The Proposal

⋆⋆⋆⋆ out of four stars

Not rated

Theater: Edina.


There’s a bizarre triangle at the center of this odd and fascinating documentary in which filmmaker Jill Magid, a conceptual artist, is the storyteller and part of the story.

One side of the triangle is Luis Barragán, who died in 1988. He is widely considered one of Mexico’s greatest architects. His work is known for its serene beauty and emotional use of color, and his professional archive — or, rather, access to it — is the issue around which the film revolves.

The other two sides are Magid, a passionate fan of his work, and Federica Zanco, the director of the Barragan Foundation, which is in Switzerland (where Zanco lives) and, for whatever reason, does not use the accent in Barragán’s name.

Since 1996, when Zanco’s husband, Rolf Fehlbaum, the former head of the Swiss furniture company Vitra, bought Barragán’s archive for a reported $2.5 million as a gift for his wife — a fascinating story in itself — Zanco has controlled access to it as she purportedly prepares to publish a catalogue raisonné of his work. Decades later, she is still working on the book, and the archive is still, for the most part, off limits to everyone else.

Magid’s film, which is a piece of performance art and a documentation of that performance, tracks her correspondence with Zanco in an effort to persuade her to grant Magid access to the archive or, more critically, to return it to Mexico, where many in that country feel it rightfully belongs.

Zanco repeatedly — but politely — puts Magid off, citing the scholar’s need to focus on her research. Their communications culminate in a face-to-face meeting, during which Magid makes the unusual proposition that is referenced in the film’s title. She has exhumed some of the late architect’s cremated remains (with his family’s permission) and fashioned them into a synthetic diamond that she presents to Zanco: Accept this diamond, a little piece of Barragán, in exchange for returning the archive to Mexico.

Ghoulish? Perhaps, but the film moves beyond that.

Magid raises issues of national heritage and the ethics — perhaps even the morality — of sealing up intellectual property in a tomblike vault. Who should have access to an artist’s legacy?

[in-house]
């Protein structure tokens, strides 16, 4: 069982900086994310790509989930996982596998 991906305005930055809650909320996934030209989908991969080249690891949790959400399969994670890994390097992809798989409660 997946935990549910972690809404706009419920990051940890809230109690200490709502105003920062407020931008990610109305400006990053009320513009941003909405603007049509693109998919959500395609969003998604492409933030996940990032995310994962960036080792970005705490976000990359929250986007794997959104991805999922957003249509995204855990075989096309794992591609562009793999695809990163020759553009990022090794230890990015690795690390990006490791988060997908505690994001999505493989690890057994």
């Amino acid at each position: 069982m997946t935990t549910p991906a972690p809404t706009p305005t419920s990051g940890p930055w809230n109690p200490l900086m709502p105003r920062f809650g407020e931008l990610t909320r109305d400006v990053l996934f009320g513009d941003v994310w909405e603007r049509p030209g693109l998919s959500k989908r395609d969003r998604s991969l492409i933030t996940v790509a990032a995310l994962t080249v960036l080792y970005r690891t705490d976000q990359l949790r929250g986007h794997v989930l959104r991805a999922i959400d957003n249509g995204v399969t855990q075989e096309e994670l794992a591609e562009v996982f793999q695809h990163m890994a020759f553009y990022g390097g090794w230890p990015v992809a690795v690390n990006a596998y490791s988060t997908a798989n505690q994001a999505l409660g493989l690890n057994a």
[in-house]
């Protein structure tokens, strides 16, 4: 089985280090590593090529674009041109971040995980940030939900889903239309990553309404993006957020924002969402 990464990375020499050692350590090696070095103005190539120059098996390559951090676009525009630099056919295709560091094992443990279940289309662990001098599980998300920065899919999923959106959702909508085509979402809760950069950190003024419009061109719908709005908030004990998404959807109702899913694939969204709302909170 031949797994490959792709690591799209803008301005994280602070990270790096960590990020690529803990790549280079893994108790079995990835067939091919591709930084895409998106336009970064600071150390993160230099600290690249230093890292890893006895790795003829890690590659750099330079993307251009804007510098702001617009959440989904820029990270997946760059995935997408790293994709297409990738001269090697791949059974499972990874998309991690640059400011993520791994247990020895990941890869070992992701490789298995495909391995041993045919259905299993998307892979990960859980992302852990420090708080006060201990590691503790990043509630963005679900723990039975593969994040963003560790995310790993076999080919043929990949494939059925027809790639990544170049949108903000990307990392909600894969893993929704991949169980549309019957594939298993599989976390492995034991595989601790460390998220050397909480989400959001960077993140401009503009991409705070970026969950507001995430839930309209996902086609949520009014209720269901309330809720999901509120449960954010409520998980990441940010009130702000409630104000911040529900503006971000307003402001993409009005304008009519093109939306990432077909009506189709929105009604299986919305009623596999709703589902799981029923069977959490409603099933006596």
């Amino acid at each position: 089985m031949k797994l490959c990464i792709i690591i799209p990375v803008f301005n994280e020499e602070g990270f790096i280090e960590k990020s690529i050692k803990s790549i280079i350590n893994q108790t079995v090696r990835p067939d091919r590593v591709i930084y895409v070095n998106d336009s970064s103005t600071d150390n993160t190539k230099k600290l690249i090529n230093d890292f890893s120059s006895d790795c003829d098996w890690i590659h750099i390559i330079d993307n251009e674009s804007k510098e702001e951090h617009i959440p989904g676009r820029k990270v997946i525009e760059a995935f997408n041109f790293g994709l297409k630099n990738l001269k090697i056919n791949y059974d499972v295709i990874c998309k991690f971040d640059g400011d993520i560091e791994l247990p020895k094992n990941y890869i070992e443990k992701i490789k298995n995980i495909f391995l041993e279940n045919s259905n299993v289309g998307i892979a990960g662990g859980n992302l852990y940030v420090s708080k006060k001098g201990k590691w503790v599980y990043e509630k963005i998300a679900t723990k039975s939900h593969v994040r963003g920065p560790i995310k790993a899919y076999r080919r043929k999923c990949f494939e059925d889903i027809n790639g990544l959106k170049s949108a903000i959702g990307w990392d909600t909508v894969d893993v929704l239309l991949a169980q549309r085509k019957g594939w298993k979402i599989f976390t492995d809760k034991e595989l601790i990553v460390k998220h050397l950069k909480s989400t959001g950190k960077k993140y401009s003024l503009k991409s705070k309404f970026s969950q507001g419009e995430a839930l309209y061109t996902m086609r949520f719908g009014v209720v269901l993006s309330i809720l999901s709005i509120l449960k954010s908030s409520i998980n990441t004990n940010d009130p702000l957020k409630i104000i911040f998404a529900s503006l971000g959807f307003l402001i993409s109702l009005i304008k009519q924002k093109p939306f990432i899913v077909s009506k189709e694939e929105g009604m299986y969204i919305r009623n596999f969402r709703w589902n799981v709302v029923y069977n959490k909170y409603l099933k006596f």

That’s only one of many good questions that are raised in this mesmerizing exercise in artistic interrogation.

Michael O’Sullivan,

Washington Post

Woodstock: Three Days That Defined a Generation

⋆⋆ out of four stars

Not rated

Theater: Lagoon.


If you’re looking for music in this telling of the oft-told story of the famed 1969 rock festival, you’re going to be disappointed. This conventional PBS-style piece intends to deliver the story behind the event without much more than the slightest nod to the music.

Using vintage footage, the film uses voice-overs drawn from an oral history of participants, attendees and organizers done many years ago. Much of the footage comes from the original 1970 film “Woodstock” by director Michael Wadleigh, footage that has been sliced and diced from one end to the other in various versions over the past five decades.

Director Barak Goodman never lets the music breathe. The movie doesn’t even get to the opening moments of the show until it’s halfway through.

And even then, it just dribbles out little pieces of the songs without ever once allowing more than a glimpse of the massive glory, the sheer power and raw beauty of the historic performances that entranced the audience of half a million on that hillside in upstate New York.

Goodman’s decision to have the music take a back seat is something like reviewing the process of publishing a book without discussing what the book is about. If the filmmaker had trusted the music and not suffocated it with voice-overs and quick cuts, he would have been able to pump life into what otherwise turned out to be a relatively pedestrian, tame tale with nothing new imparted.

PBS and “American Experience,” the producers of this documentary, usually don’t release their work theatrically. True to form, they have made a movie that’s a perfect fit for home viewing, its inevitable destination, but hardly the scale of theater screens.

Joel Selvin, San Francisco Chronicle